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Meaningfulness among Indian dentists: An inter-occupation analysis

Reema Malhotra

University of Calgary, Calgary, AB T2N 4M4 Canada

E-mail : bhuvaneswari.bibleraaj@uhsm.nhs.uk

Kuber Bhola

HCL Technologies, Sector 58, Noida, Uttar Pradesh- 201301, India

Nupur Khandelwal

Jamia Milia Islamia University, Delhi, India

Rahul Bhola

University of Alberta, Edmonton, AB T6G 2R3, Canada

DOI: 10.15761/DOCR.1000183

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Abstract

The objective is to draw an inter-comparison between the degree of meaningfulness experienced by professionals in dentistry, teaching, business, IT, and insurance. Work as Meaning Inventory (WAMI) was administered on a sample of 500 men and women, randomly selected from distinct work spheres, belonging to middle-income group of National Capital Region of Delhi (Delhi NCR), India. Descriptive analysis revealed that dentists experienced the least degree of meaningfulness (68.08%) whereas insurance agents the highest (82.86%). Females superseded males with higher meaningfulness scores, particularly in teaching and IT sector, with the exception of business. Male dentists, however, obtained the lowest scores, suggesting serious job challenges pertaining to job satisfaction. ANOVA and t-test for independent measures design, revealed significant differences between males-females and six profession combinations. Further, item-wise means were compared cross-sectionally between various professions to outline the specific nature of work-meaningfulness experienced, along with subscale scores of meaning. This paper raises attention towards the nature of Indian work environments and the need to uplift meaningfulness among the employed class.

Key words

meaningfulness, organization, professions, purpose

Introduction

The meaning of the word “Work” has different connotations for different individuals. Most people work for obvious reasons like getting paid for their labor, but there are reasons beyond earning money for one’s living. Work provides a means to occupy one’s time, and a forum to satisfy achievement needs [1]. Meaningful work (MW) incorporates a subset of coinages such as work meaning, work meaningfulness, and the positive connotations associated with the meaning of work. MW has been understood as the amount of significance people perceive to exist in their work [2].  Most people want to engage themselves in work which is meaningful and want their careers to mean something, since it has been found to accompany one’s positive thinking, wellness, self esteem, job satisfaction, life satisfaction and minimal degree of distress etc. [3].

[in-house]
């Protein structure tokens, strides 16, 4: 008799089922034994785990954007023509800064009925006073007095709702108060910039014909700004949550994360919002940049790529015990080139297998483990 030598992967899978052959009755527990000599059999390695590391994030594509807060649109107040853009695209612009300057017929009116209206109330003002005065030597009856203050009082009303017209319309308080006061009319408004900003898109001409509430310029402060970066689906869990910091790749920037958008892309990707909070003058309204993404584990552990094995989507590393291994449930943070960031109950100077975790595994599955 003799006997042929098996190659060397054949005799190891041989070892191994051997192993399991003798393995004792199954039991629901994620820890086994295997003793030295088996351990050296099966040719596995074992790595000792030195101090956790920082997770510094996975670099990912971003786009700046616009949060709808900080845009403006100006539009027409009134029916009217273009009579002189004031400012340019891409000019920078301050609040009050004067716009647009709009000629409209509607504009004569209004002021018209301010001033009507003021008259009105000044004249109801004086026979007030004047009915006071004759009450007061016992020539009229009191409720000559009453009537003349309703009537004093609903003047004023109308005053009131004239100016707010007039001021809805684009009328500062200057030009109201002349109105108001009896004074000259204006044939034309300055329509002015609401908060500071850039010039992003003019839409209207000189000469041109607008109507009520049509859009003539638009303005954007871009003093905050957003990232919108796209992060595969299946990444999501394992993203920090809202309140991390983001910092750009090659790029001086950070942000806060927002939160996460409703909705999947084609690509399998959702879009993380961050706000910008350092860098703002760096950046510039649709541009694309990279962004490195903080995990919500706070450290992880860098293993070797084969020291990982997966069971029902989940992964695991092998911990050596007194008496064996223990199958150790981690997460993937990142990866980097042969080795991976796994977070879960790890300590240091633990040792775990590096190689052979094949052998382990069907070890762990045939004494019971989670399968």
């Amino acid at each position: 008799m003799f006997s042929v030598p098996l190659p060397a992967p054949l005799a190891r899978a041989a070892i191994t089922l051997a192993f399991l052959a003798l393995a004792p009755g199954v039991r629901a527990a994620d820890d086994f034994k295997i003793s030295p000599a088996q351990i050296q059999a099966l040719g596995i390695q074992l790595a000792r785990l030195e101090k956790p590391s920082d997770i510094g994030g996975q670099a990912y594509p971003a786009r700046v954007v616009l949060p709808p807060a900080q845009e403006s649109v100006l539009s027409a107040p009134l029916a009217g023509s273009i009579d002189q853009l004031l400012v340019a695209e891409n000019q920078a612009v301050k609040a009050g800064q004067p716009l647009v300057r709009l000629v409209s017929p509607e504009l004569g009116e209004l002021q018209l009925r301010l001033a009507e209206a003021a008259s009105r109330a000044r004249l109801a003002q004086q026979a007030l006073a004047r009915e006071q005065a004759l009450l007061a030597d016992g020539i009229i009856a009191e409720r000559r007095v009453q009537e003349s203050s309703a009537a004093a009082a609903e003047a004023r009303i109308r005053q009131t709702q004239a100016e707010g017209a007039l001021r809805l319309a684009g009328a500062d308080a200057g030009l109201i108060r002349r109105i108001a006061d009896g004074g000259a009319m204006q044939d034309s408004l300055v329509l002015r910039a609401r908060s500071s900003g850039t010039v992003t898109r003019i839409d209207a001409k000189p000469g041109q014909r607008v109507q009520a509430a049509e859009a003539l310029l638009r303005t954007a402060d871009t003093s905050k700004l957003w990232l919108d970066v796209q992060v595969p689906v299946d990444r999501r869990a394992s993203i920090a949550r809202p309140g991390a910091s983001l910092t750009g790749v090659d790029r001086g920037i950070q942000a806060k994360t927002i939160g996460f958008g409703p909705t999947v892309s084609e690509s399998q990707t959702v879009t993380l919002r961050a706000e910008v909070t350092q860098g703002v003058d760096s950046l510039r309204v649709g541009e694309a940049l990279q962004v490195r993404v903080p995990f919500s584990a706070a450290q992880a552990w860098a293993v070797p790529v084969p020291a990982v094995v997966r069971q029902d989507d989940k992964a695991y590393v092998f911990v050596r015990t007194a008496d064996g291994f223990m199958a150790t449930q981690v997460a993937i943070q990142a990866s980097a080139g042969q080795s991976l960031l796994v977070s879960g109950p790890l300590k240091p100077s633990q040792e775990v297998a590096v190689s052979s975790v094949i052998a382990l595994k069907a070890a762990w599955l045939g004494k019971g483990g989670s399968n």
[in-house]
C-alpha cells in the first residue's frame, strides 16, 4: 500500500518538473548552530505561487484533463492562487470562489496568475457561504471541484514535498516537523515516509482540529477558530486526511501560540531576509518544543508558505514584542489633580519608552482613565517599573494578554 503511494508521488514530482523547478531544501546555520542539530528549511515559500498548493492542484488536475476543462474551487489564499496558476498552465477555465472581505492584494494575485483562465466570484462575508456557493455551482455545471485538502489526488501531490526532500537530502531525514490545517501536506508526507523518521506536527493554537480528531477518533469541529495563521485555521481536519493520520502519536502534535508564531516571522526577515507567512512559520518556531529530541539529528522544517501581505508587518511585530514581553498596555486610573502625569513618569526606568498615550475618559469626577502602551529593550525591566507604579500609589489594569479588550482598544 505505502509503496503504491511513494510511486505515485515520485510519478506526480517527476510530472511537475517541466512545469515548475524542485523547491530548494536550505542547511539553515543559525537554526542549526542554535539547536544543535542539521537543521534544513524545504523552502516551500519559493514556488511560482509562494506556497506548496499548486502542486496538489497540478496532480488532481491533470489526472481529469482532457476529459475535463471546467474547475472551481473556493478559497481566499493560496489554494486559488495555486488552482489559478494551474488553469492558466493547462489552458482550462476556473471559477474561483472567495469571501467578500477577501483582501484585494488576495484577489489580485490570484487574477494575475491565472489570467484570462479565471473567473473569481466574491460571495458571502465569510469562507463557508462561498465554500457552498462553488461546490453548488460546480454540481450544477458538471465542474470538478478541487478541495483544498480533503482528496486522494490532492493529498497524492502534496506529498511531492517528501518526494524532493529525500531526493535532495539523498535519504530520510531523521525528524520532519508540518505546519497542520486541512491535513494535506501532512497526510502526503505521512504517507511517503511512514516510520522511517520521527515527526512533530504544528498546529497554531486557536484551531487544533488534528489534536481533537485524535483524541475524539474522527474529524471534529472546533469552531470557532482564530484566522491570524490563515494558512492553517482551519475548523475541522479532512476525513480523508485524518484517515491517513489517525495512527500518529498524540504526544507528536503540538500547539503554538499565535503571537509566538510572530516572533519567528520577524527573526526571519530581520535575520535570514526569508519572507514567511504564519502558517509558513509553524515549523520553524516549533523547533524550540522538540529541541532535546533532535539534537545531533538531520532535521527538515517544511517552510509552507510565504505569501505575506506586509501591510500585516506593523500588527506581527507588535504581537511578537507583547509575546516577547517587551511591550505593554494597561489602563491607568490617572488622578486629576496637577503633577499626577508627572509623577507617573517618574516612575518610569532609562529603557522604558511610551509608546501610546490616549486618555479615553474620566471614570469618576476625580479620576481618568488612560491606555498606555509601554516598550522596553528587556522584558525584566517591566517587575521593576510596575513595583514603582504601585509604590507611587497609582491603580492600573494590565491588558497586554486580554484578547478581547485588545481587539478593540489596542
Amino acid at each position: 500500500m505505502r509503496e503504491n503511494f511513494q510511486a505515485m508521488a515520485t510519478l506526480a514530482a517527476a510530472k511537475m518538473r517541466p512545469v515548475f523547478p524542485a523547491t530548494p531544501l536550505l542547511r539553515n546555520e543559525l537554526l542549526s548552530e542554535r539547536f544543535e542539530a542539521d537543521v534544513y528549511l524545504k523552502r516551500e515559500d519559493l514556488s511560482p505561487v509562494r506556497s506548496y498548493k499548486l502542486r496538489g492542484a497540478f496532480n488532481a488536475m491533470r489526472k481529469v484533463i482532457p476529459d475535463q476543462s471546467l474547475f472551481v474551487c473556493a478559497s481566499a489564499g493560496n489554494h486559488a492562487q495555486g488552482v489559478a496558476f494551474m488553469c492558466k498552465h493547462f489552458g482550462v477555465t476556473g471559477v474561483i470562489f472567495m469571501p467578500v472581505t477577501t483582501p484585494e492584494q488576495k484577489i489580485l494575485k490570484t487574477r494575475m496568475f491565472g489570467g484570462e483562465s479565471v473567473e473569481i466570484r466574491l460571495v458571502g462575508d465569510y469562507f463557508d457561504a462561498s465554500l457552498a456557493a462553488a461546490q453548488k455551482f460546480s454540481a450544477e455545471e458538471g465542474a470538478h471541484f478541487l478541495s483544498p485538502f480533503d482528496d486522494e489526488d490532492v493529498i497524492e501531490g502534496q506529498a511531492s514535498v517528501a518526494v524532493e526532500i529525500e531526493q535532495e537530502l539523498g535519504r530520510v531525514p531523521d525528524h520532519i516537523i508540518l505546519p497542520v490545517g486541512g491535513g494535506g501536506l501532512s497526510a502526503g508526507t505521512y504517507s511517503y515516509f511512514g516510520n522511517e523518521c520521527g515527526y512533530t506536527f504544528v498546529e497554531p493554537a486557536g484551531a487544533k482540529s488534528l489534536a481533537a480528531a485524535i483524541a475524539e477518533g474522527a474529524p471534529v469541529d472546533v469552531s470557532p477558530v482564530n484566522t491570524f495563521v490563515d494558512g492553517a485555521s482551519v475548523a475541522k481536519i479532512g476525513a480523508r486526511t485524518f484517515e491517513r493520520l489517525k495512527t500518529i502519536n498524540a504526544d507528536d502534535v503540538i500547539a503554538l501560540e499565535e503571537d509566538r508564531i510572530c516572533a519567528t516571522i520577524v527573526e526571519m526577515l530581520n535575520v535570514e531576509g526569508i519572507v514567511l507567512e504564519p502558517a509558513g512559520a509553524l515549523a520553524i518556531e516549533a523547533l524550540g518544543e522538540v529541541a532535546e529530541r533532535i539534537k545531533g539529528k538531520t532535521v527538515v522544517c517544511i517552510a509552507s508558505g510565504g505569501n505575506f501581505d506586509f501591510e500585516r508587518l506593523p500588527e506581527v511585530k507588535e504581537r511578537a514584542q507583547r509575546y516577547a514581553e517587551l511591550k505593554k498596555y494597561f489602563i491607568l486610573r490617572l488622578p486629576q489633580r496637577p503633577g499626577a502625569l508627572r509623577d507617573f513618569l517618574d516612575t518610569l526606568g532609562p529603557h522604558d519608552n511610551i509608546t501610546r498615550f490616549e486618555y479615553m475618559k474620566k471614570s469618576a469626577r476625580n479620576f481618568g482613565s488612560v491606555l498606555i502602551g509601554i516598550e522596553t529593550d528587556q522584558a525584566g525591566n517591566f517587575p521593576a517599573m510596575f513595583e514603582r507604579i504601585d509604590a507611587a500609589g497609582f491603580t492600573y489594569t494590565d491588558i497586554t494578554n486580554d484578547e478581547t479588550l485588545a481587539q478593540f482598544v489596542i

Across the differing meanings [4] defined Meaningful Work as work that is significant and positive in valence (meaningfulness) and not just what work means to people (meaning). Furthermore, they add that the positive valence of MW has a eudaimonic (growth- and purpose-oriented) rather than hedonic (pleasure-oriented) focus. Work is considered to be meaningful, when it is perceived to have a distinct and higher purpose [5]. Research scholars have also defined MW as a key to greater satisfaction and performance for individuals as well as organizations. People deriving a greater meaningfulness from their work are found to view work for a greater social or communal good, are better adjusted, possess qualities desirable to organizations such as work unit cohesion [6]. Although a lot of  research has been done in the area of importance or use of meaningfulness of work with respect to the individual’s well- being and its benefits for the organization, some closely associated terms are ‘calling’ or ‘job satisfaction’. Defined  as an emotional state emerging from a cognitive appraisal of job experiences [7], job satisfaction focuses mainly on hedonic well- being than personal fulfillment, whereas,  the concept of work meaning emphasizes on eudaimonic aspects of well-being (e.g., a sense of purpose, contribution, and pro-social attitudes).

The theoretical framework proposed by several researchers reviews that with change in time, the meaning or the concept of MW has also undergone a major transformation, as depicted in Table 1.

Table 1.An overview of various theoretical constructions of MW.

Name of the proponent / Model

 

 Findings

 

Job Characterstics Model

(Hackman & Oldham, 1976)

MW mediates between job characteristics of skill variety, task identity, and task significance & outcomes.

Britt, Adler,

& Bartone, (2001)

MW assessed by identity, engagement, and importance.

Britt, Dickinson, Moore, Castro, & Adler (2007)

MW assessed by task significance, military pride, engagement, and challenge.

Clark et al., 2007

Spirituality used as a means of indicating MW.

Osco´s-Sa´nchez, Osco´s-Flores, & Burge (2008)

 MW explained by good pay and reputation.

Multidimensional model (Roberson, 1990)

MW involved work centrality, work values, and

intrinsic work orientation.

Pratt & Ashforth (2003)

MW with core constructs of belongingness, authenticity, and transcendence.

Lips-Wiersma & Morris (2009)